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Supporting Adult Survivors of Child Sexual Abuse

A Mimetic Theory Approach for the Local Church
Regular price £19.99
Regular price Sale price £19.99
Offering a model of care that the church can use with survivors of sexual abuse, this supportive book is backed up by René Girard's Mimetic Theory throughout.

The book proposes that the treatment survivors receive in churches could be greatly improved if instead of adding to a survivor's sense of guilt, difference or isolation or trying to change survivors' thoughts, feelings or behaviour they adopt the role of God as benevolent other. It shows that by adopting these beliefs churches can move past unintentional scapegoating of sexual abuse survivors and into a healing community where survivors feel included on churchgoers' journeys towards health and wholeness.
  • Published: Aug 21 2020
  • Pages: 144
  • 228 x 150mm
  • ISBN: 9781785925016
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Press Reviews

  • Dr Marcus Pound, Associate Professor of Catholic Theology, Durham University

    Too often churches confuse healing with conformity, pastoral care with the prescription of ideals, and located the problem with the survivor, not the community. Catherine Beaumont's stunning intervention shows how the problem is collectively owned in ways which stem from our rivalry with God and each other, and why support must begin in non-rivalrous love. Experientially, theoretically, and lovingly driven, this book should shape how we think about church.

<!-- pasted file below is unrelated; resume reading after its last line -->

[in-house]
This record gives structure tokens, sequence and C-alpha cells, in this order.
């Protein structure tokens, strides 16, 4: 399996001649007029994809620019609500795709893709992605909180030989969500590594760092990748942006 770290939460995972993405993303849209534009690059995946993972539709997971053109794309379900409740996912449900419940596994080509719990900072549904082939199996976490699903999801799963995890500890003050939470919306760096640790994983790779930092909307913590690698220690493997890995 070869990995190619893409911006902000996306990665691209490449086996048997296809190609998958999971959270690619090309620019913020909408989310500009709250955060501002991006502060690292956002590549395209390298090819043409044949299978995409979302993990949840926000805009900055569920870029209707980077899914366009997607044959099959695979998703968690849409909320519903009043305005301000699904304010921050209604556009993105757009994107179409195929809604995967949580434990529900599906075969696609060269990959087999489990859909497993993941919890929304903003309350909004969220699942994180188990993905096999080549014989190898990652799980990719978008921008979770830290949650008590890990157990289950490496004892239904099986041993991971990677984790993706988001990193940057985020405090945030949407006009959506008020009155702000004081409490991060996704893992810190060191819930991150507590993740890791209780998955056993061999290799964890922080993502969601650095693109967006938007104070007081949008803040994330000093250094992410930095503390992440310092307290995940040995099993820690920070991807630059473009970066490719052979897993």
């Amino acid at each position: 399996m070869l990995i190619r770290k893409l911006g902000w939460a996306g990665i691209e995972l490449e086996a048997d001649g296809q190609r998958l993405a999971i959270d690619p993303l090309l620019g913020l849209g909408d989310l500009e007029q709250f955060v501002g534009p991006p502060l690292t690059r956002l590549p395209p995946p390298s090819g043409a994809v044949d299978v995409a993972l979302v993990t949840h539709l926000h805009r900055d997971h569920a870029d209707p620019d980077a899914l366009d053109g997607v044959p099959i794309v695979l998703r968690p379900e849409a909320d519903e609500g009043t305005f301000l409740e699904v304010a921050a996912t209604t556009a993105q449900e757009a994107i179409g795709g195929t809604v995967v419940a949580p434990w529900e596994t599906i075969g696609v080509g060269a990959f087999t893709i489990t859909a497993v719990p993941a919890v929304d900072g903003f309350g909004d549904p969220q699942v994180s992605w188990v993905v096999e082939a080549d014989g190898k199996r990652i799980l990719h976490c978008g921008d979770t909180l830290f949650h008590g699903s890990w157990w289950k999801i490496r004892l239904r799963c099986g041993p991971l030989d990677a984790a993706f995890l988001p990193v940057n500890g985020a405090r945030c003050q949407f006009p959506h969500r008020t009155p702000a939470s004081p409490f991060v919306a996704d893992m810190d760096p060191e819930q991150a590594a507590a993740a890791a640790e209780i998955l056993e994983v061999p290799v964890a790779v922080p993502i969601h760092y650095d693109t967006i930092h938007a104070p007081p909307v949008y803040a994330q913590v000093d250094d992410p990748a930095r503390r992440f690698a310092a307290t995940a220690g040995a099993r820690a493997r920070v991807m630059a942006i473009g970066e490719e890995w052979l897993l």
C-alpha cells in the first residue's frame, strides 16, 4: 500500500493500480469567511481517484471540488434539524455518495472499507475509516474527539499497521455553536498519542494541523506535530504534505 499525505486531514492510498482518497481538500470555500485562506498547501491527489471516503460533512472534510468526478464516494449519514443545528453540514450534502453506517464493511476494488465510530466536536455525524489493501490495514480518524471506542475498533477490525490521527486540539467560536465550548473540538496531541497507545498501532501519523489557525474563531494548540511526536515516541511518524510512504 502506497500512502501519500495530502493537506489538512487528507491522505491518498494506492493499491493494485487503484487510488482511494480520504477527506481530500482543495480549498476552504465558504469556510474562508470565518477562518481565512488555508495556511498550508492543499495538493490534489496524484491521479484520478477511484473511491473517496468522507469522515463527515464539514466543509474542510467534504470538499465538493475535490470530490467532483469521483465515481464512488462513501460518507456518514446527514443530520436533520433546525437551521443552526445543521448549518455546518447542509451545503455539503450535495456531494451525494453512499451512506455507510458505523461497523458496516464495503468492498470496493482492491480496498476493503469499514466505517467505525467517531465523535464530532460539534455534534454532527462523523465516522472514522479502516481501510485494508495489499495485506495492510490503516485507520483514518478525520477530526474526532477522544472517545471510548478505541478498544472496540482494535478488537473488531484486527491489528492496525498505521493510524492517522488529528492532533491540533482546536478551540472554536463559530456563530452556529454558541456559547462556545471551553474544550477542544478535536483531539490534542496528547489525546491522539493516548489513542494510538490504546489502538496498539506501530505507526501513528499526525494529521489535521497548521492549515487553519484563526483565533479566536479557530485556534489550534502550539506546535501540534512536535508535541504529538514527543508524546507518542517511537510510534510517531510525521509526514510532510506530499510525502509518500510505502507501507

• James Alison, Catholic Priest and Theologian

    What glorious sanity! Catherine Beaumont shows how the relationship between survivors of abuse and their Churches goes to the heart of the Gospel. Wonderfully clearly written, full of vivid local examples and the wisdom of lived experience. Any churchgoer could benefit personally from this book, as I did, yet no expert need be ashamed to learn from its pages.
  • Rev Dr Susan Shooter, author of ‘How Survivors of Abuse Relate to God: the Authentic Spirituality of the Annihilated Soul’.

    Dr Beaumont delivers a powerful call for change. While churches continue to protect their reputation for righteousness-framing survivors as 'problematic'-the damage of abuse is compounded. Her uplifting vision for Gospel communities that vindicate rather than scapegoat is modelled on God "who never comes against us". Love in action.